Parliament Demands Boris Govt Answer Grooming Gangs Petition

West Yorkshire Police

British parliamentarians overseeing the country’s official petitions process have written to Boris Johnson’s government demanding a real answer to a petition to release a buried report on the ethnicity of grooming gangs.

The petition, signed by over 125,000 people, had demanded that the government release a report announced with great fanfare by the previous Home Secretary, Sajid Javid, which would investigate the ethnic dimension of the grooming gang phenomenon — which typically involves Muslim, usually Pakistani-heritage predators and non-Muslim, usually white working-class victims.

Concerned members of the public who wondered what had happened to this investigation when it appeared to disappear off the government’s agenda were shocked to be told that it would remain “internal”, with requests to release it under Freedom of Information laws rejected on the grounds that government ministers needed a “safe space” to consider policy.

It was hoped that an official petition would put pressure on the government to reconsider this position — petitions signed by more than 10,000 people are entitled to a government response, and petitions signed by over 100,000 people must be considered for a parliamentary debate — but in the end this was not successful, with petitioners receiving a late, rambling response from the Home Office which never directly addressed the demand for the report to be released but rejecting it implicitly.

Parliament is now demanding a fresh response, however, with the Petitions Committee which oversees the petitioning process saying it was not acceptable for the Home Office to not only fail to meet the petitioners’ request, but to even give it a straight answer.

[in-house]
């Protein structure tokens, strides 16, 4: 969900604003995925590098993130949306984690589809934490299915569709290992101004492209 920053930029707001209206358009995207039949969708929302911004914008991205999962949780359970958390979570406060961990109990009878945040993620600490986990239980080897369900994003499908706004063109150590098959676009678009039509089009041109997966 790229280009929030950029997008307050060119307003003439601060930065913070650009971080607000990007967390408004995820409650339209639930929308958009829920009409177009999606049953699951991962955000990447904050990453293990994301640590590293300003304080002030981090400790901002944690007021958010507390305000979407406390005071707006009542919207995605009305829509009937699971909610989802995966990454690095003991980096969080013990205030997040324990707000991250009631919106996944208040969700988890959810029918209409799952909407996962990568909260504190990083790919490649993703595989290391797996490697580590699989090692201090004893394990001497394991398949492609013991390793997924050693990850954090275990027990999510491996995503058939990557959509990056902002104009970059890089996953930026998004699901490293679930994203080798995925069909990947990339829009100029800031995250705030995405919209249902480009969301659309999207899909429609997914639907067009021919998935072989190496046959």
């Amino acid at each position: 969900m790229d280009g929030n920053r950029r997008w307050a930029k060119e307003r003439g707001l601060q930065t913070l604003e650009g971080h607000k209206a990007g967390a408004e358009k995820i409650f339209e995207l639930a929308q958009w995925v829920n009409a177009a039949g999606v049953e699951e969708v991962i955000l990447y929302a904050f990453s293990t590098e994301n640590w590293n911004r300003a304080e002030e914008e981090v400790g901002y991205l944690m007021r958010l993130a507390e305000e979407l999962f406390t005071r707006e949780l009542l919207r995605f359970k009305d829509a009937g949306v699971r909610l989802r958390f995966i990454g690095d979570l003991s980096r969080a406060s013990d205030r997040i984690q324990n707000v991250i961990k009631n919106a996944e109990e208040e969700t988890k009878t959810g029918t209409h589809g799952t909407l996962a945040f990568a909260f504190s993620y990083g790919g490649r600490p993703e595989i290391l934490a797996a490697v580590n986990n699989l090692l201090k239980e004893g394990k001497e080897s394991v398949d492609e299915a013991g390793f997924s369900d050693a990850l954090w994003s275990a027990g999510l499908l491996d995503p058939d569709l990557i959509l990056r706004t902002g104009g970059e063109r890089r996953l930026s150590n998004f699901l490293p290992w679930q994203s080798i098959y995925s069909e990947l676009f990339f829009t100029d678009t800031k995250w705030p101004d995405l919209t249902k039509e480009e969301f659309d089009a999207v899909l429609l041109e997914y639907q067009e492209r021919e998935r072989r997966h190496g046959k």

In a letter addressed to the Home Secretary, Priti Patel, committee chairwoman Catherine McKinnell MP noted that the government “did not directly address the request made by the petitioner” in its response, “and therefore did not meet the standard for Government responses that has been agreed with the Leader of the House [of Commons]” — currently Jacob Rees-Mogg, who was CC’d in the message himself.

“Your department’s response explains the Government’s current work on child sexual abuse, which includes investigating the characteristics of group-based child sexual exploitation, and states that this work will inform the Government’s forthcoming strategy. However, the response fails to respond to the petitioner’s request for this work to be published,” McKinnell observed.

“My Committee has already received a significant volume of correspondence complaining about the Government’s response, and I am sure that your department has been receiving similar correspondence directly,” she added.

The Petitions Committee chided the Home Office for providing a response which was both “substantially late” and not even a real response, insofar as it did not address the request for the report to be released.

It, therefore, requested a new response, which “should clearly state whether the Government will publish its research into the characteristics of group-based child sexual exploitation” — and if not, why not.

“I would be grateful if you could provide a revised response before the House rises for Whitsun, on Wednesday 20 May, given the substantial time that signatories to this petition have already been waiting for the Government response,” McKinnel concluded.

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